Heavy snow warnings and fears of 2015 being the worst winter for decades are filling the newspapers this week. Our climate scientists and forecasters seem to think we’re in for a hard winter this year.
The clocks go back this weekend and the shorter days and dropping temperatures certainly do make us feel that winter is fast approaching. It’s at this is the time of year that we all wonder how big our energy bill is going to be compared to last year.
It is often said that making predictions is difficult, especially about sport or the weather. So how cold will it be across the UK this winter? Will it be a mild, damp and breezy one or will we experience snow, biting cold winds and hard frosts with traffic chaos and disrupted travel? Well, here in rural Oxfordshire it was very mild last year. We only had to reach for our ice-scrapers to defrost our windscreens half a dozen times in the winter of 2014, so my amateur prediction is it’s bound to be colder!
Well perhaps strictly speaking it’s not really a prediction; rather when looking at the data it shows how cold it has been for each of the last 10 years. Energy specialists use ‘degree-days’ to help convert this to how much heating you will need to keep warm and how much it will cost you. The calendar year 2014 was particularly warm in the UK compared to the last 10 years. So, it is pretty likely that we will have a colder winter this year. In fact, it’s almost certain. Even if October, November and December are just average temperatures this year, then 2015 will have been colder than 2014.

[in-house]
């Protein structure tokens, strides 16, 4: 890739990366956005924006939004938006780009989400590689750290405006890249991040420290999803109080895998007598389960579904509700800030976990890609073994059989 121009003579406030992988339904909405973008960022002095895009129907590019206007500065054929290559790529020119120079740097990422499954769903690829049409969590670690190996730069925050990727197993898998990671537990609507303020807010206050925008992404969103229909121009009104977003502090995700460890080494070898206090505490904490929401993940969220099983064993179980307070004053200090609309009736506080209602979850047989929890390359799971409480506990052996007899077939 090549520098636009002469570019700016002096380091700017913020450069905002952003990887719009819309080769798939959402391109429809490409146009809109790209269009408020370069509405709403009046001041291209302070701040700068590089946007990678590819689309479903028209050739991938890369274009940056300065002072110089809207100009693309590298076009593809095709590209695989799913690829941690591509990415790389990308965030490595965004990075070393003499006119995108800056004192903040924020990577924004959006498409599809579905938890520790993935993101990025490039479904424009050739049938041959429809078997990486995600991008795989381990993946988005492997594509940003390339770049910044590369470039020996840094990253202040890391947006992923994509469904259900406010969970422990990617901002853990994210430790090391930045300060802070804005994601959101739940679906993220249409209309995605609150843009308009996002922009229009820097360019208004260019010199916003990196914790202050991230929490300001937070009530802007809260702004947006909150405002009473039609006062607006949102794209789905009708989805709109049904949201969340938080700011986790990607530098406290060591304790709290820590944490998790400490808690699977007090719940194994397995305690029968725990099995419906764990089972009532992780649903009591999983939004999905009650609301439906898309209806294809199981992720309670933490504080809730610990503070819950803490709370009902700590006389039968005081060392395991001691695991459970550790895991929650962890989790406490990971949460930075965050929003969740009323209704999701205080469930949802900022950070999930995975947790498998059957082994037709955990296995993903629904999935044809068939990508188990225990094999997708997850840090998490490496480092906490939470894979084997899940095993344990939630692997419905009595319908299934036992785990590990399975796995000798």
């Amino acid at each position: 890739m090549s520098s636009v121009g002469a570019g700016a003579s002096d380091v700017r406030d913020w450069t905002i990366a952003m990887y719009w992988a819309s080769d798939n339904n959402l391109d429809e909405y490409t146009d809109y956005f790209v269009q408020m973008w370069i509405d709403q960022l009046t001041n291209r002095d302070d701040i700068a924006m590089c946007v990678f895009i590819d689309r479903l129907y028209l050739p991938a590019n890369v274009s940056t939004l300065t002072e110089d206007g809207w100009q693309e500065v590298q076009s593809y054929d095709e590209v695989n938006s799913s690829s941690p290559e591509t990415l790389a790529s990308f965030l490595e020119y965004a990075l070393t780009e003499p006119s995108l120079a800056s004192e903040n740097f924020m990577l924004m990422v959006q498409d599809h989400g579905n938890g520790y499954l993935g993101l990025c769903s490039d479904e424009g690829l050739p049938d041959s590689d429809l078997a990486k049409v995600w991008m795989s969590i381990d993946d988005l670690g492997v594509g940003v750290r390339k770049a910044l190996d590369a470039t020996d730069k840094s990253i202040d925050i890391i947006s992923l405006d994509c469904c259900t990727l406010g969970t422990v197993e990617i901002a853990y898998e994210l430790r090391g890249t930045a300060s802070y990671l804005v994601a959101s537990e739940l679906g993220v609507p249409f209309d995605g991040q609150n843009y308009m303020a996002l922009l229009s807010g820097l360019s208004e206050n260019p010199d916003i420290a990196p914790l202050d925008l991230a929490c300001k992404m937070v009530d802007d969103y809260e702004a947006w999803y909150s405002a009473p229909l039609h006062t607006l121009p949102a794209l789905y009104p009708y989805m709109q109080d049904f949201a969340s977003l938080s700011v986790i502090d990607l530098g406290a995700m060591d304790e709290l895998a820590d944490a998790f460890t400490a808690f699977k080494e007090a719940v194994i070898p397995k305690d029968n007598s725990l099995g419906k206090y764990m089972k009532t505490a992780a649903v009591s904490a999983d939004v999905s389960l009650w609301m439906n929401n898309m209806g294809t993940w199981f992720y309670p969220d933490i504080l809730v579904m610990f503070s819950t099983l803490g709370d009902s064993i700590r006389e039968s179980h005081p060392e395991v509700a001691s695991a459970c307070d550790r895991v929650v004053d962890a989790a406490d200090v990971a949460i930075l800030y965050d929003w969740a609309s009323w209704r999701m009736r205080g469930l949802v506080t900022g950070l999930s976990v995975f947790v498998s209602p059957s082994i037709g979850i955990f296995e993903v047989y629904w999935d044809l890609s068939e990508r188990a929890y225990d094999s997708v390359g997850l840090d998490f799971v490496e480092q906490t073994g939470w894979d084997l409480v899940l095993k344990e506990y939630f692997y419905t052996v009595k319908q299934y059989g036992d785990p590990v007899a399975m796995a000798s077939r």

But will it be as cold as it was in the UK in 2010? December 2010 was the coldest in the UK for 100 years. Here in Oxfordshire the temperatures got as low at minus 15 and the schools were closed for several days. Though it’s difficult to predict just how cold this December will be, if you are banking on your heating bill being as low as in 2014 then you are likely to be disappointed – unless you take steps now before the winter weather really arrives.
Get your boiler serviced and check it is set up correctly now
Pop on an extra layer and turn the thermostat down a bit
Check the insulation in your loft and top up if under 270mm
Use curtains, draught excluders and seal any draughty windows, un-used chimneys or doors
But remember if your home is basically not structurally sound and sufficiently well insulated you should look at how you can rectify this, particularly if you are considering carrying out other building work. We can help assess your home and give you independent, expert advice to ensure your family keep warm and your bills are kept low, whatever the weather this winter.
Call on 01923 896550 or email us at email@example.com to find out more.